After another bad week on the stock markets, it is easy to get depressed. The main driver of global ...
After another bad week on the stock markets, it is easy to get depressed. The main driver of global growth, the US, is coming to a halt and this is striking fear in the hearts of investors. Japan is also causing concern, as the Government's paralysis of inaction threatens to plunge the economy further into the deflationary black hole. Technology mania has evaporated and some companies have lost 90% of their market value from their peak.
Global GDP will slow as the US economic growth grinds to a halt. But the Federal Reserve is taking a proactive stance by cutting interest rates, which will eventually provide the stimulus the market needs. The long-term growth of the stock market depends on the underlying profit growth of those firms in the index and so the present spate of profit warnings in the US is clearly worrying for investors. Corporate result statements are warning investors of a slowdown and a lack of visibility over future earnings as orders are cancelled or postponed. First quarter results are going to look bleak, but this slowdown should not come as a surprise after the feasting of the past few years. Investment banks have been spoilt because deals have been easy to come by, while analysts have been guilty of over-optimistic assumptions in their profit forecasts for tech-type stocks.
While Greenspan has failed to engineer a smooth glide back to trend GDP growth (an almost impossible task), he has remained proactive and bold in his policy decisions. We would expect the combination of tax cuts and looser monetary policy to start to turn the economy in the second half of the year and hope the market will start to look ahead, rather than focusing on the present.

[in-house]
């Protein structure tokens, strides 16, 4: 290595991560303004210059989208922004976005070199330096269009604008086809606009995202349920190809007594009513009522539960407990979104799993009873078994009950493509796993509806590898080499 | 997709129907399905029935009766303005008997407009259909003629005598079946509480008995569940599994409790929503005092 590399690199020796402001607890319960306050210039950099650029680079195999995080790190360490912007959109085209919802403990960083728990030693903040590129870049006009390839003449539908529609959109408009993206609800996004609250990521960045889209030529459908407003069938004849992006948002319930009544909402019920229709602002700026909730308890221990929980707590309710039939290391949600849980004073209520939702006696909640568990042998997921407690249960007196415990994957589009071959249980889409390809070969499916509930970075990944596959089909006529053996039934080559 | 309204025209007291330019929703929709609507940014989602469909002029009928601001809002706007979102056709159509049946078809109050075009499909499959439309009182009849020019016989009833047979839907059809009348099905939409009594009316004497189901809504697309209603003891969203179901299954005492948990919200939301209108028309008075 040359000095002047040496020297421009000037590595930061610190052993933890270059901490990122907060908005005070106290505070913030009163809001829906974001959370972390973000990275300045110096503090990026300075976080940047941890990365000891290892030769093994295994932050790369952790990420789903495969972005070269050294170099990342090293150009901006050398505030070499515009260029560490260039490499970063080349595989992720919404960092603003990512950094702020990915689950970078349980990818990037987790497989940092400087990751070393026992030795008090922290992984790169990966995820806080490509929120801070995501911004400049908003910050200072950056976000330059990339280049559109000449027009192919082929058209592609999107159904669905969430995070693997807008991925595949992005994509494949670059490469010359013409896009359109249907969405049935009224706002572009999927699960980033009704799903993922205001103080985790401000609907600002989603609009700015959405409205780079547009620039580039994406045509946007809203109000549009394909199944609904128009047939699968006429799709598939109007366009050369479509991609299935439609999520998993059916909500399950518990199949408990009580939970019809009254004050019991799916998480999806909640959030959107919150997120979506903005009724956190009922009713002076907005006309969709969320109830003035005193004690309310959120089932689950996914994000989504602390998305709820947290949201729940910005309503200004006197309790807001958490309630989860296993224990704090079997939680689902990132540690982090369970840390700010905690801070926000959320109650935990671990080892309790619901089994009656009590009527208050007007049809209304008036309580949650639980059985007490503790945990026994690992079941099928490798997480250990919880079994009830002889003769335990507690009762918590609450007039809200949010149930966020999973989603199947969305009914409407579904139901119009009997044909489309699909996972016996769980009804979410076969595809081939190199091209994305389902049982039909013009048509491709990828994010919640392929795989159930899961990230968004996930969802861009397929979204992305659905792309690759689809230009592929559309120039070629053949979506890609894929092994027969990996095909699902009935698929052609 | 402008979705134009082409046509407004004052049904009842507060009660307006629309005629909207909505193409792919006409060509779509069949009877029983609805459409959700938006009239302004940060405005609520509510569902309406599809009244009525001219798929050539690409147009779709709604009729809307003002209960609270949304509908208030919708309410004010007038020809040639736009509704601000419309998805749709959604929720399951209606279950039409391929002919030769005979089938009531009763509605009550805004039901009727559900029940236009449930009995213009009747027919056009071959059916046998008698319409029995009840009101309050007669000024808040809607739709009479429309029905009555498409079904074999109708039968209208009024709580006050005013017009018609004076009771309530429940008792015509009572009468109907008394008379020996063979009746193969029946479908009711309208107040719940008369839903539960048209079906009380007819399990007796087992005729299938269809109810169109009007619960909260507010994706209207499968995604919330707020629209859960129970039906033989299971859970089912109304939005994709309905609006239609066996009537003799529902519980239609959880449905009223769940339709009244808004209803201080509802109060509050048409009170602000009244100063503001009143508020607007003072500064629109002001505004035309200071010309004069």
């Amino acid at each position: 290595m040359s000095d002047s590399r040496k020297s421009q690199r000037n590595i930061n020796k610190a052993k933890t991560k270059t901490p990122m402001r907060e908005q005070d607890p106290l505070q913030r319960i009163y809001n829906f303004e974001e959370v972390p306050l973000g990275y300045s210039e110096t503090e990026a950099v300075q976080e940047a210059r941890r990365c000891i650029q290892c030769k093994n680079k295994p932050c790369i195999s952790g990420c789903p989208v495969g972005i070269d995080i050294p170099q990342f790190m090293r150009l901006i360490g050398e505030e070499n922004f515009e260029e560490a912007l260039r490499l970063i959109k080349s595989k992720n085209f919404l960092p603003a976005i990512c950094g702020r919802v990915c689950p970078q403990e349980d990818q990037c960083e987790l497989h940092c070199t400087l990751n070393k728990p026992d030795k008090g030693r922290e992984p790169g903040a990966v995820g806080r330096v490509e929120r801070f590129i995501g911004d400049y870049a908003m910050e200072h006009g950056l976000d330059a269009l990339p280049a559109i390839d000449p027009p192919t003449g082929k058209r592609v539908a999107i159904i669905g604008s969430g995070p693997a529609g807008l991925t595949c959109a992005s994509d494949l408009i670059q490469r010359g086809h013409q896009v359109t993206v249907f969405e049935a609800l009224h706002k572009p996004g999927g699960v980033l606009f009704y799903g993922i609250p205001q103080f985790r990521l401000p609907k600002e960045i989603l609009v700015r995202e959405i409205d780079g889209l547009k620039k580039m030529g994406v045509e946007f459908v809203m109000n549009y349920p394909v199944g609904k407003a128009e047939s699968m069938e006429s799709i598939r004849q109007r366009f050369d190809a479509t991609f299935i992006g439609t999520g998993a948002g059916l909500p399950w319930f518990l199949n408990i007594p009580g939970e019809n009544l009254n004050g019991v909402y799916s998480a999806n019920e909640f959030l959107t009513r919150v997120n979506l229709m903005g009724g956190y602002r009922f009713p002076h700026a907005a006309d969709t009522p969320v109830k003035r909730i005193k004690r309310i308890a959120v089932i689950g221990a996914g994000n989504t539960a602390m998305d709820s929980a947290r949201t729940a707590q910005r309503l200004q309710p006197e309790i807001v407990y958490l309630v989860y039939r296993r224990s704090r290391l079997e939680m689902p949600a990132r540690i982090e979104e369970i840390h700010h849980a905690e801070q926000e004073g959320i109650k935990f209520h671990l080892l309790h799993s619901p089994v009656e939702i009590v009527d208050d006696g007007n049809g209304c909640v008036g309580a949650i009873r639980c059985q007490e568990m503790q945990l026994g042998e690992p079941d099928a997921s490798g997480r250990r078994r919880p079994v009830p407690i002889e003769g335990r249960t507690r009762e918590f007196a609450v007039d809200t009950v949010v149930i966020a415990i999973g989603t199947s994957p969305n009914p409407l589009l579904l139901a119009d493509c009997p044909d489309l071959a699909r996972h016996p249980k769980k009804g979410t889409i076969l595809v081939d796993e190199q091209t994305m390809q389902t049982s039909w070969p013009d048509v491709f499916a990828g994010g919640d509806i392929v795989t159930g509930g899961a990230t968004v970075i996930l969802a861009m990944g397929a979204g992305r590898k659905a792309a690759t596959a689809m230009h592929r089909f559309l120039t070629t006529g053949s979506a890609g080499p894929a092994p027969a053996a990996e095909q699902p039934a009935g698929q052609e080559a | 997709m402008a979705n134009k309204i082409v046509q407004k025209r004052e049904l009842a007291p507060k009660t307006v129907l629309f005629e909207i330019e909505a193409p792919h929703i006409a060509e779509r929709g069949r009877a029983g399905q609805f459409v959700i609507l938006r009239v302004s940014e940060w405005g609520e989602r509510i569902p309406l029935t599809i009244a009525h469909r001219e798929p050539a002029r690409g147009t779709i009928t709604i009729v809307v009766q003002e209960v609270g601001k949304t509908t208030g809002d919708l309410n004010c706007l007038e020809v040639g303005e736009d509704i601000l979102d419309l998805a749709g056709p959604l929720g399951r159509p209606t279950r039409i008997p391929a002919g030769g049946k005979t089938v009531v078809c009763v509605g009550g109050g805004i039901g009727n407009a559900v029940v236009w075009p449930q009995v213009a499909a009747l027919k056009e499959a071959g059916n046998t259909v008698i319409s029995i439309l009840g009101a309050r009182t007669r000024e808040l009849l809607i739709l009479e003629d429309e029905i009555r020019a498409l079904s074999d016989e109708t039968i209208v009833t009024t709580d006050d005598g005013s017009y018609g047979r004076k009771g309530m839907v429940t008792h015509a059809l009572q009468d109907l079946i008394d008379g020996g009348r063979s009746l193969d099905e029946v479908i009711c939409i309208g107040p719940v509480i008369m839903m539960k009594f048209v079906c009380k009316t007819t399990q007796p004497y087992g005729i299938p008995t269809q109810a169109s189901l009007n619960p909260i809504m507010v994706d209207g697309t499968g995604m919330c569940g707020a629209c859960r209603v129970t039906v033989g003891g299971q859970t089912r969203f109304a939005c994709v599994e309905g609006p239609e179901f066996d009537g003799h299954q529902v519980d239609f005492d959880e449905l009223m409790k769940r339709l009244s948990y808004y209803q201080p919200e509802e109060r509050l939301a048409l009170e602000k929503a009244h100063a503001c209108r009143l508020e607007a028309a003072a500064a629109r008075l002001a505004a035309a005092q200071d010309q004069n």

Falls in rates are good for bond and equity markets and although the sharp falls in the US are unlikely to be repeated in the same magnitude in the UK and Euroland, it will provide central bankers with more flexibility in their policy decisions.
Low inflation and low interest rates means equity investors are still paying a premium for good quality growth stocks. But investors will have to be more discerning and will not be prepared to pay 60-80x earnings for a growth rate at twice the market. This adjustment is causing pain in the technology, media and telecoms sectors.
We still await the catalyst that is going to turn the market. But equity and bond yield ratios, earnings yields and falling interest rates are telling investors the market is cheap. The battle between earnings and interest rates may run for a few weeks yet, but stocks could turn sharply once sentiment improves. Institutional cash balances are large and fund managers will be under pressure to invest this money when markets rise.
There are now more reasons to buy than sell, and if you are buying, stock-specific funds should be favoured in the current environment.
Sam Liddle is director of LeggMason Investors' Managed Portfolio Services
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